International Journal of the Classical Tradition

, Volume 11, Issue 2, pp 213–231 | Cite as

The Yale report of 1828

  • Jurgen Herbst


The 1828 Report of the Course of Instruction in Yale College, a reaffirmation of the classical curriculum in American college teaching, is recognized as the definitive expression of the philosophy of liberal arts education as seen by nineteenth-century American scholars. Based on the theory of faculty psychology, the Report declared mental discipline to be the prime objective of a college education. While often interpreted as a defensive, conservative declaration, the Report nonetheless left room for the modernization of the college curriculum in an age of growing industrialization. This essay adds to the existing literature by pointing out how, in addressing the particular conditions of the new republican United States, the Yale authors went beyond the similar case argued in 1810 by Professor Edward Copleston of England’s Oxford University.


Yale College Classical Tradition Liberal Education Professional School Oratorical Tradition 
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  1. 1.
    The report appeared first in print asReport of the Course of Instruction in Yale College by a Committee of the Corporation and the Academical Faculty (New Haven: Yale College, 1828). My page references are to Silliman's journal (The American Journal of Science and Arts) in which it appeared as “Original Papers in relation to a Course of Liberal Education” in volume XV (1829): pp. 297–351. Excerpts may be found in Richard Hofstadter and Wilson Smith, eds.,American Higher Education: A Documentary History, volume 1 (Chicago: University of Chicago Press, 1961), pp. 275–291, in Theodore R. Crane, ed.,The Colleges and the Public, 1787–1862 (New York: Teachers College, 1963), pp. 83–99, and in Lester F. Goodchild and Harold S. Wechsler, eds.,ASHE Reader on The History of Higher Education (Needham Heights, Mass: Ginn Press, 1989), pp. 171–178. The report has been discussed in R. Freeman Butts,The College Charts Its Course: Historical Conceptions and Current Proposals (New York: McGraw Hill, 1939), pp. 118–125, George P. Schmidt,The Liberal Arts College: A Chapter in American Cultural History (New Brunswick, NJ: Rutgers University Press, 1957), pp. 55–58, Ralph Henry Gabriel,Religion and Learning at Yale: The Church of Christ in the College and University, 1757–1957 (New Haven: Yale University Press, 1958), pp. 98–108, Melvin I. Urofsky, “Reforms and Response: The Yale Report of 1828”,History of Education Quarterly, V (1965), 53–67, Brooks Mather Kelley,Yale: A History (New Haven: Yale University Press, 1974), pp. 162–166, Stanley M. Guralnick,Science and the Ante-Bellum American College (Philadelphia: American Philosophical Society, 1975), pp. 28–33, Frederick Rudolph,Curriculum: A History of the American Undergraduate Course of Study since 1636 (San Francisco; Jossey Bass, 1977), pp. 66–75, Wesley E. Vanderhoof, “New Doctrine and Old Discipline: New Haven Theology and the Yale Report, “Ph.D. dissertation, State University of New York at Buffalo, 1985, Jack C. Lane, “The Yale Report of 1828 and Liberal Education: A Neorepublican Manifesto,”History of Education Quarterly, XXVII (1987), 325–338, Frederick Rudolph,The American College and University: A History (Athens: University of Georgia Press, 1990), pp. 130–135, Herbert M. Kliebard,Forging the American Curriculum: Essays in Curriculum History and Theory (New York: Routledge, 1992), pp. 7–11, Paul Mattingly, “The Political Culture of America's Antebellum Colleges,”History of Higher Education Annual (1997), 85–89, David B. Potts' essay in Roger L. Geiger, ed.,The American College in the Nineteenth Century (Nashville, TE: Vanderbilt University Press, 2000) pp. 39–40, and Caroline Winterer,The Culture of Classicism: Ancient Greece and Rome in American Intellectual Life, 1780–1910 (Baltimore: Johns Hopkins University Press, 2002), pp. 48–49. In myThe Once and Future School: Three Hundred and Fifty Years of American Secondary Education (New York: Routledge, 1996), pp. 27–39, I have discussed theReport's significance for American secondary education.Google Scholar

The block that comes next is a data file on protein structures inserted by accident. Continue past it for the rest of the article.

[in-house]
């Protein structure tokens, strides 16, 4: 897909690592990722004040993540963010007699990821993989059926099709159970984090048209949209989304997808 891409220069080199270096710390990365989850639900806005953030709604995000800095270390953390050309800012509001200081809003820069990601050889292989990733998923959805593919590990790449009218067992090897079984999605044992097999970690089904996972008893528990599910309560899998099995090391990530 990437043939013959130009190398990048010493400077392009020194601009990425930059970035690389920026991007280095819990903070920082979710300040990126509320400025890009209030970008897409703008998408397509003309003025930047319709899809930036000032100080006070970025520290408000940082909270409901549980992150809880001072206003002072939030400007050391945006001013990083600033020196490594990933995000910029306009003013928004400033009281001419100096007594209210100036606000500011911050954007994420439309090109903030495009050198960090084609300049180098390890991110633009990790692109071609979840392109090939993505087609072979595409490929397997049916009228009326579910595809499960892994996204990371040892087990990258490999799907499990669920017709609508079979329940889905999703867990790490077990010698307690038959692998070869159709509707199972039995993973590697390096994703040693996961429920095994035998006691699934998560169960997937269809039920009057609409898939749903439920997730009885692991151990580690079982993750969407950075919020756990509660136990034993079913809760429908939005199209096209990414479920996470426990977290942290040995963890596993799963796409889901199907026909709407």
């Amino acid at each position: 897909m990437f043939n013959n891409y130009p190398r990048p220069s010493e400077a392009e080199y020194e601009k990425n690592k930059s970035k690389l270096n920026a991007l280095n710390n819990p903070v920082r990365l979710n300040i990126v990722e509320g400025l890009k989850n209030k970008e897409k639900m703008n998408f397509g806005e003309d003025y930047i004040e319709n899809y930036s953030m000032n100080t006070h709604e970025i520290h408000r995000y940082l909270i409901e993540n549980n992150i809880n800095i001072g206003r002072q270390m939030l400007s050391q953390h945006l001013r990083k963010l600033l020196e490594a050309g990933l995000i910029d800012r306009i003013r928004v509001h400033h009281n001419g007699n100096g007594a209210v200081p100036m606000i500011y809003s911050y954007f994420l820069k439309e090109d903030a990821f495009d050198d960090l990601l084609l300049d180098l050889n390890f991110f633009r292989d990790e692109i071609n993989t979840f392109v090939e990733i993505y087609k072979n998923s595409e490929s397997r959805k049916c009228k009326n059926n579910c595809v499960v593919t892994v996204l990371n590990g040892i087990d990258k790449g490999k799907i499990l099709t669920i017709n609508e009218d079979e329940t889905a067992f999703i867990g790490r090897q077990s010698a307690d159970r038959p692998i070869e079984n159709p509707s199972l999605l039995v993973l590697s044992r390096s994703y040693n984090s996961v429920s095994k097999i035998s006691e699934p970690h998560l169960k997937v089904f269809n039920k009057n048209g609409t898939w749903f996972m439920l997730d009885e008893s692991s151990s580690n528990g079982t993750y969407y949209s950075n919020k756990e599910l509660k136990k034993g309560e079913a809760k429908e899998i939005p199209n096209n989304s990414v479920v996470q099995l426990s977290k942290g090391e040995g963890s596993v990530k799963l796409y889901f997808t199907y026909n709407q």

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Copyright information

© Springer 2005

Authors and Affiliations

  • Jurgen Herbst
    • 1
  1. 1.DurangoUSA

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